What did you learn about the early church that surprised you the most?
Jerry Jenkins: That wherever you have people, you have factions and disagreements and personality conflicts. We sometimes idealize the early church and want our churches to go back to the simple, old ways. We need to carefully read the history. Harmony takes work.
Explain the challenges of novelizing all the available information by and about Paul in the Bible?
Jerry Jenkins: The challenge is the sheer volume and that so many stories are hinted at that could be fleshed out. What might be just two or three verses in Scripture can become two or three chapters to the novelist. Like where the Bible says Paul’s sister’s son overhears a plot to kill Paul, tells Paul, and the plot is thwarted. So many questions immediately arise:
- Where would Paul’s nephew have heard this?
- Might he have been part of it?
- Why would he care?
- Wouldn’t Paul have been estranged from his family after having gone over to the “other side”?
That prompted me to want to give Paul’s sister and her son names, to personalize them, give them histories with Paul and play out their relationships. I believe readers allow me this literary license because they know I’m only suggesting how these scenarios might have evolved.
Describe the story’s arc (without giving away major spoilers).
Jerry Jenkins: In I, Saul, I fictionalized an account of much of Paul’s childhood and rabbinical training, so in Empire’s End I concentrate on his conversion, the escape from Damascus, his three-year exile in the wilderness, his introduction to the disciples in Jerusalem, and his return to Tarsus.
I contend that the majestic writing and theology of Paul that has lasted two millennia was imbued in him during that wilderness exile in Arabia, yet most people forget that about his history. But while you might imagine three years in the desert as a boring time of inaction, this resulted in one of the richest sections of Empire’s End. Here the story is replete with action, tension, romance, betrayal, bloodshed, heartbreak, and remorse. What happens at an enclave of Jesus following refugees—some of whom are revealed to be Paul’s own former victims—sets the course for the rest of his life and becomes the catalyst for his thorn in the flesh.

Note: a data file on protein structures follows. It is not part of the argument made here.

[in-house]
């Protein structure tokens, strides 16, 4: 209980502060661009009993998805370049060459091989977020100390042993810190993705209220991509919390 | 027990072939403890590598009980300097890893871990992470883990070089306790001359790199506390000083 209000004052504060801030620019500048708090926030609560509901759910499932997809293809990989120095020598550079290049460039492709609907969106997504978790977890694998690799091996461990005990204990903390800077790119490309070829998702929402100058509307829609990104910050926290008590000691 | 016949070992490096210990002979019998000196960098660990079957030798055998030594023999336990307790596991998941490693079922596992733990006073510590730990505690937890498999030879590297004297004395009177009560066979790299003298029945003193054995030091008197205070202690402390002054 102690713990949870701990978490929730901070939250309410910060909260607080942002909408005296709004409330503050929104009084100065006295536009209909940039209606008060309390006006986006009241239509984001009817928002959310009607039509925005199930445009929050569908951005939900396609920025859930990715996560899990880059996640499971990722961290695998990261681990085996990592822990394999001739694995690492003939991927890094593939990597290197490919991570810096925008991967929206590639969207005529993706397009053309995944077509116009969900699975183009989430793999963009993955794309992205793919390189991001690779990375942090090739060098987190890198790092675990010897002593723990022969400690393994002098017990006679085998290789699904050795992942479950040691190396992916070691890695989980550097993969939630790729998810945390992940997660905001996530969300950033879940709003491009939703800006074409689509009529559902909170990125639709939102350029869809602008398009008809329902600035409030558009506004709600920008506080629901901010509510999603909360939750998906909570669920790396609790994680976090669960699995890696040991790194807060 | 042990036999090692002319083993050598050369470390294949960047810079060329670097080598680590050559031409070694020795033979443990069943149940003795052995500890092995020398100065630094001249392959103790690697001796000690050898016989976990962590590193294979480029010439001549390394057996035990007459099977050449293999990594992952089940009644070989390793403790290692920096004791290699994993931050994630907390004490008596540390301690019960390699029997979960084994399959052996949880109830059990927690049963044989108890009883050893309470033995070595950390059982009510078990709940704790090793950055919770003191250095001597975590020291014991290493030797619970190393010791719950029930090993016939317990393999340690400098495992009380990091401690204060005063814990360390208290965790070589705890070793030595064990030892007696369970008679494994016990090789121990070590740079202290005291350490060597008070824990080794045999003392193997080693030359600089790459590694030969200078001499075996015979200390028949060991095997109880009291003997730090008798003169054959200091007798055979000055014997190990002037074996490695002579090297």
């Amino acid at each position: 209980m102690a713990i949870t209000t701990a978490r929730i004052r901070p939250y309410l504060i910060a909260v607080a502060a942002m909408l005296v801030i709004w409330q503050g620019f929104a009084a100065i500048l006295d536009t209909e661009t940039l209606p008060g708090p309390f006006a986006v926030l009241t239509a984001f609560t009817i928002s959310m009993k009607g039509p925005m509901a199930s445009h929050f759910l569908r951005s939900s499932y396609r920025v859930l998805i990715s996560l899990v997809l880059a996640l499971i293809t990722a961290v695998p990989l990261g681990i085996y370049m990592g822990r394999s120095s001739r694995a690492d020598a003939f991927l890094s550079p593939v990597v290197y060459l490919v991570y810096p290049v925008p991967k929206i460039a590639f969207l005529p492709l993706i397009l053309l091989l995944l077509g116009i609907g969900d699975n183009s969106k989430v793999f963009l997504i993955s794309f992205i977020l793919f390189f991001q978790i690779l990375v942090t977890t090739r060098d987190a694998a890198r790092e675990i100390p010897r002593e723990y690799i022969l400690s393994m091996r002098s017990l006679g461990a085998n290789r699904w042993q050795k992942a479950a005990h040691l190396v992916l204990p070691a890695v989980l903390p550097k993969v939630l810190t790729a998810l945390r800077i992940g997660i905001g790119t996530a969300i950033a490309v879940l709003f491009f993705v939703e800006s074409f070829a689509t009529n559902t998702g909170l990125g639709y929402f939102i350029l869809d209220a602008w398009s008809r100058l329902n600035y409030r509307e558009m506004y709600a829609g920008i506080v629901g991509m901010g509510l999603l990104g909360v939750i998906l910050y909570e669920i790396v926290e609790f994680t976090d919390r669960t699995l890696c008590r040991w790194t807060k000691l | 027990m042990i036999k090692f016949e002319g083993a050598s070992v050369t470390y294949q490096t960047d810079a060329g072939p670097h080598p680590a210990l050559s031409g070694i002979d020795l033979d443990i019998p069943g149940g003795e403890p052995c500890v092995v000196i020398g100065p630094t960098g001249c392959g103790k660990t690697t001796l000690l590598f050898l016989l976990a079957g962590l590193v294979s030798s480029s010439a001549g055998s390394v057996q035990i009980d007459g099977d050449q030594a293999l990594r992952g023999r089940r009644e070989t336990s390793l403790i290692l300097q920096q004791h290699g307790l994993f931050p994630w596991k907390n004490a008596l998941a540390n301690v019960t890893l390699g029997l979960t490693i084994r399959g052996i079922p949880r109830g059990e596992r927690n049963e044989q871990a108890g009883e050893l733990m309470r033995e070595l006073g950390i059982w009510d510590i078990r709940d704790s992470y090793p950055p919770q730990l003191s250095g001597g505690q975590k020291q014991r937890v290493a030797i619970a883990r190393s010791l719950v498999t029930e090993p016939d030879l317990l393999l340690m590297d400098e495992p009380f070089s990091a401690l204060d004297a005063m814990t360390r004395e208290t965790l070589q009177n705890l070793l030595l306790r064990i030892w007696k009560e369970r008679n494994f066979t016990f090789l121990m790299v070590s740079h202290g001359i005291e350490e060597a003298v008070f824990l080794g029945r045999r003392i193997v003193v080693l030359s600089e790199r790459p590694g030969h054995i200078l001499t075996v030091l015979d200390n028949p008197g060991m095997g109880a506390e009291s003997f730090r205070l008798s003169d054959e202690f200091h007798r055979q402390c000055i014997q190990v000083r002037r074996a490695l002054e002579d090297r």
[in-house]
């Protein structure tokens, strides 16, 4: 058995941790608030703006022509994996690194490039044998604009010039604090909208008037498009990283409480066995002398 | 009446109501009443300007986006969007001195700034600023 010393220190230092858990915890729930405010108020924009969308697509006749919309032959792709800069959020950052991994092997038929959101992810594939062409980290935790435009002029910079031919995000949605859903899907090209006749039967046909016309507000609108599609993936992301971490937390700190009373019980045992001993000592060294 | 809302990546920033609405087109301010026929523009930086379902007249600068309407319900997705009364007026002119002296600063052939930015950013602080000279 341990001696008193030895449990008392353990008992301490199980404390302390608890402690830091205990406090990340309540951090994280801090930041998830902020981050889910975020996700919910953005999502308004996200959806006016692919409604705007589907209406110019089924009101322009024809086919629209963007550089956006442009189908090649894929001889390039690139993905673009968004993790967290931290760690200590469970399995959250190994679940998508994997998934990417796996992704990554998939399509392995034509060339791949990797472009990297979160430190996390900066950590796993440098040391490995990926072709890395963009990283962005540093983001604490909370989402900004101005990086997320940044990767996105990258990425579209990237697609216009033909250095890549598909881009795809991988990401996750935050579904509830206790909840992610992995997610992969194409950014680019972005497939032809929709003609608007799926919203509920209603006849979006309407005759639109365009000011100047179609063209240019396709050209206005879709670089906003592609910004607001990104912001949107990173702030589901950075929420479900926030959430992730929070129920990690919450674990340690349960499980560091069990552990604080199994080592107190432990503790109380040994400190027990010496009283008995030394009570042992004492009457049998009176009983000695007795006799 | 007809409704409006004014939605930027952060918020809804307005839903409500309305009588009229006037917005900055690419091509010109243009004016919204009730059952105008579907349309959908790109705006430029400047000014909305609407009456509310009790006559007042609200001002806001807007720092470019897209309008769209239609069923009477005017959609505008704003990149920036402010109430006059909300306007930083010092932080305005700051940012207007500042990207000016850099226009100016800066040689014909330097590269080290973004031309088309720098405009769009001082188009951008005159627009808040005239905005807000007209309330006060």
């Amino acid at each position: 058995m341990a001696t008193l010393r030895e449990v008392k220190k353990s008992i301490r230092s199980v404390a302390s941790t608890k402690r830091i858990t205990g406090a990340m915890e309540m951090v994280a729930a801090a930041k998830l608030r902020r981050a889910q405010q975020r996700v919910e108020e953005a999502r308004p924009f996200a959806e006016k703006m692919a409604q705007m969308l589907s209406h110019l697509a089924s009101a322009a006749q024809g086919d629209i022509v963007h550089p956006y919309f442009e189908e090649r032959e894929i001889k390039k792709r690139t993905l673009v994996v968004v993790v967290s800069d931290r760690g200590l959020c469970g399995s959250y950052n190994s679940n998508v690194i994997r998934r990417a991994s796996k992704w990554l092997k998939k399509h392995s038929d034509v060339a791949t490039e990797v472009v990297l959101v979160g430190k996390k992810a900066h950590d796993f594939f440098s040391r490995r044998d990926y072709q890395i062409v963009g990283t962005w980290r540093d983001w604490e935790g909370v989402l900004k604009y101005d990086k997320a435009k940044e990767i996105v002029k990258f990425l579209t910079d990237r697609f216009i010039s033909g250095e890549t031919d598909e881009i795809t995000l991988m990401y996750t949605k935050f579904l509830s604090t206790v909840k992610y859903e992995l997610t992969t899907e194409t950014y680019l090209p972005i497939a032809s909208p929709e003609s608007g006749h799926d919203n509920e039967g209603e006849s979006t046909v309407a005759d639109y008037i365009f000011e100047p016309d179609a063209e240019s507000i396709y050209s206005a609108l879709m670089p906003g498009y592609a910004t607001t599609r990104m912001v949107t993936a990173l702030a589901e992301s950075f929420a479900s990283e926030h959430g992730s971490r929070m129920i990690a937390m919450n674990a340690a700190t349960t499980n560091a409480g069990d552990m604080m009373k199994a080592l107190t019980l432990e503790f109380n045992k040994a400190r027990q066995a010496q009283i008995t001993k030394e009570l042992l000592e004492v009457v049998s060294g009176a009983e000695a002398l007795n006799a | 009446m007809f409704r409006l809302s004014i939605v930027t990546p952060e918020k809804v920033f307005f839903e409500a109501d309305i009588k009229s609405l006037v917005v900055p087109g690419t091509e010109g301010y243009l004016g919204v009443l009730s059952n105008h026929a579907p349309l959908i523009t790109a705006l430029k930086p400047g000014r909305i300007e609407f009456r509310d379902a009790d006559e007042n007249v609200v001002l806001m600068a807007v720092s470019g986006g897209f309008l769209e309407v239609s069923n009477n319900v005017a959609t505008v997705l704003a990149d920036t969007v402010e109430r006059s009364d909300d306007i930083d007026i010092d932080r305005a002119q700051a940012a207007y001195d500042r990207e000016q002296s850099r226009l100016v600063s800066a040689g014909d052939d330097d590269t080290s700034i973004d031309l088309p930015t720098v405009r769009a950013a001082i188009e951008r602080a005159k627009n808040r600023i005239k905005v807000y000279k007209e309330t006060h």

Promotion material for the book says it’s “steeped in bravado and bloodshed, conflict and deep devotion, romance and political maneuvering.” Give some examples.
Jerry Jenkins: As Saul, my hero is the enemy of the church of Christ, the followers of The Way, the Nazarenes. As Paul he becomes the enemy of the Roman Empire itself. He becomes the equivalent of today’s Public Enemy No. 1. The Romans hold nothing back in their attempt to bring him to justice, which puts everyone he cares about at risk—and they pay the price.
I speculate that he unwittingly falls in love with the widow of one of his own former victims.
Paul takes the same obsessive devotion to God that made him the ultimate Pharisee and becomes the ultimate missionary for the kingdom of Christ, facing the threat of arrest, imprisonment, and death every day until he is finally martyred at the hands of Emperor Nero.
How did you come to your conclusion of what Paul’s “thorn in the flesh” was?
Jerry Jenkins: Scholars and theologians for centuries have debated whether it was a physical ailment or a temptation, but I find a lost love humanizes him most. Even the most devout missionary in history had to have missed that need to love and be loved—and to have come close to marrying the love of his life would have left him pining for what might have been, praying that God would allow him to forget her.
How did you weave into your story actual verses from the Bible?
When Paul is in the wilderness and the Lord speaks to Him, teaching him what he was say when he ministers to both Jew and Gentile, I believe He impressed on Paul the very words he would eventually write in his magnificent letters to the churches and to his own protégés. So as he converses with God in the desert, I paraphrase God speaking to him almost verbatim from the Bible.
How will a person reading this book of fiction be better equipped to read Paul’s real writings in the Bible?
Jerry Jenkins: Robert Frost said, “No tears the writer, no tears in the reader.” Well, believe me, there were a lot of tears in the writer during the writing. Also a lot of thrill. My prayer is that the story will show my reverence for the Scripture and bring the apostle to life in a new way, spurring the reader to long to get back to the biblical accounts of his life and to the letters he wrote.
Is there anything else you’d like to say?
Jerry Jenkins: I hope readers will get to know Paul in the way I feel I did while working with his words for so long.
Bio: Jerry B. Jenkins is the author of more than 186 books with sales of more than 70 million copies. The phenomenal bestselling Left Behind series has inspired theatrical movies. Twenty of his books have reached The New York Times bestseller list, and The Wall Street Journal, USA TODAY, and Publishers Weekly lists, and Mr. Jenkins has been featured on the cover of Newsweek. He and his wife, Dianna, live in Colorado.